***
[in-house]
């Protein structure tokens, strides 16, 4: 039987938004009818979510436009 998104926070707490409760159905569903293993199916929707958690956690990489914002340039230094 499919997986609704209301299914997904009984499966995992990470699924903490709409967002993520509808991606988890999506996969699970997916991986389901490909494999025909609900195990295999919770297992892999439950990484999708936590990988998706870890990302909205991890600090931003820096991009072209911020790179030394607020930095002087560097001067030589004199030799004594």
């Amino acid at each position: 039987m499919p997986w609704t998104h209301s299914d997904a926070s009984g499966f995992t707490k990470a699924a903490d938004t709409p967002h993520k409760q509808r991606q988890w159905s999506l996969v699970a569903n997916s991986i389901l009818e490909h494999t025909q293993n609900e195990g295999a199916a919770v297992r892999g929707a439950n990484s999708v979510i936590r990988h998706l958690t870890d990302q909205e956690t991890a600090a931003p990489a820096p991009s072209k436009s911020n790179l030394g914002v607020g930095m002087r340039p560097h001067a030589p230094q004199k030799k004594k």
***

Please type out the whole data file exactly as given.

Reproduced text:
[in-house]
């Protein structure tokens, strides 16, 4: 039987938004009818979510436009 998104926070707490409760159905569903293993199916929707958690956690990489914002340039230094 499919997986609704209301299914997904009984499966995992990470699924903490709409967002993520509808991606988890999506996969699970997916991986389901490909494999025909609900195990295999919770297992892999439950990484999708936590990988998706870890990302909205991890600090931003820096991009072209911020790179030394607020930095002087560097001067030589004199030799004594």
């Amino acid at each position: 039987m499919p997986w609704t998104h209301s299914d997904a926070s009984g499966f995992t707490k990470a699924a903490d938004t709409p967002h993520k409760q509808r991606q988890w159905s999506l996969v699970a569903n997916s991986i389901l009818e490909h494999t025909q293993n609900e195990g295999a199916a919770v297992r892999g929707a439950n990484s999708v979510i936590r990988h998706l958690t870890d990302q909205e956690t991890a600090a931003p990489a820096p991009s072209k436009s911020n790179l030394g914002v607020g930095m002087r340039p560097h001067a030589p230094q004199k030799k004594k």